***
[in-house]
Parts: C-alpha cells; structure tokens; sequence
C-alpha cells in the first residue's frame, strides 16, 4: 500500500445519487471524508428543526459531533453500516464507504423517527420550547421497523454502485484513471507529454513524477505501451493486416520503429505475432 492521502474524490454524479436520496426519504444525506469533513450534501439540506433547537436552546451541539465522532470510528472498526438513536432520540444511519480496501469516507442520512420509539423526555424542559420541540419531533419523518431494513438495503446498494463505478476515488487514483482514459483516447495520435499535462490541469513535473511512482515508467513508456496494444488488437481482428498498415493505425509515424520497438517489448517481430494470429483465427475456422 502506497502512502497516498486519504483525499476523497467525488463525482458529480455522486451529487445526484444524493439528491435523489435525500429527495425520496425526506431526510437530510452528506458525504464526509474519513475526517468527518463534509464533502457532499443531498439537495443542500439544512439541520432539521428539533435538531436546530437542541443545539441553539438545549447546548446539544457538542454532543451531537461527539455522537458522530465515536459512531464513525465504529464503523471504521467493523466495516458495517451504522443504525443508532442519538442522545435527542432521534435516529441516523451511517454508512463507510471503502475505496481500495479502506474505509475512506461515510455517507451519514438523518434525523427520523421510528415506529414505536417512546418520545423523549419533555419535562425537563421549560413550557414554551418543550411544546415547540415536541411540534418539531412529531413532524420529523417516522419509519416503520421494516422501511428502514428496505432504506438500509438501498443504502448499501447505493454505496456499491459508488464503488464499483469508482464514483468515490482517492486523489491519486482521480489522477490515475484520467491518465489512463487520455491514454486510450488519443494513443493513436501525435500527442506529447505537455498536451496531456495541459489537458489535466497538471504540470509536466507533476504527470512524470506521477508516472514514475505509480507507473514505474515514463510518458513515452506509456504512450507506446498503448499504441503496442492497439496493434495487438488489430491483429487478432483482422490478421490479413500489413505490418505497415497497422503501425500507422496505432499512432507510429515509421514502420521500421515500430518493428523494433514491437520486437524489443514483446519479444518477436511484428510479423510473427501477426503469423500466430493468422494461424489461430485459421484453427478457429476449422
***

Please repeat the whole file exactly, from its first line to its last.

[in-house]
Parts: C-alpha cells; structure tokens; sequence
C-alpha cells in the first residue's frame, strides 16, 4: 500500500445519487471524508428543526459531533453500516464507504423517527420550547421497523454502485484513471507529454513524477505501451493486416520503429505475432 492521502474524490454524479436520496426519504444525506469533513450534501439540506433547537436552546451541539465522532470510528472498526438513536432520540444511519480496501469516507442520512420509539423526555424542559420541540419531533419523518431494513438495503446498494463505478476515488487514483482514459483516447495520435499535462490541469513535473511512482515508467513508456496494444488488437481482428498498415493505425509515424520497438517489448517481430494470429483465427475456422 502506497502512502497516498486519504483525499476523497467525488463525482458529480455522486451529487445526484444524493439528491435523489435525500429527495425520496425526506431526510437530510452528506458525504464526509474519513475526517468527518463534509464533502457532499443531498439537495443542500439544512439541520432539521428539533435538531436546530437542541443545539441553539438545549447546548446539544457538542454532543451531537461527539455522537458522530465515536459512531464513525465504529464503523471504521467493523466495516458495517451504522443504525443508532442519538442522545435527542432521534435516529441516523451511517454508512463507510471503502475505496481500495479502506474505509475512506461515510455517507451519514438523518434525523427520523421510528415506529414505536417512546418520545423523549419533555419535562425537563421549560413550557414554551418543550411544546415547540415536541411540534418539531412529531413532524420529523417516522419509519416503520421494516422501511428502514428496505432504506438500509438501498443504502448499501447505493454505496456499491459508488464503488464499483469508482464514483468515490482517492486523489491519486482521480489522477490515475484520467491518465489512463487520455491514454486510450488519443494513443493513436501525435500527442506529447505537455498536451496531456495541459489537458489535466497538471504540470509536466507533476504527470512524470506521477508516472514514475505509480507507473514505474515514463510518458513515452506509456504512450507506446498503448499504441503496442492497439496493434495487438488489430491483429487478432483482422490478421490479413500489413505490418505497415497497422503501425500507422496505432499512432507510429515509421514502420521500421515500430518493428523494433514491437520486437524489443514483446519479444518477436511484428510479423510473427501477426503469423500466430493468422494461424489461430485459421484453427478457429476449422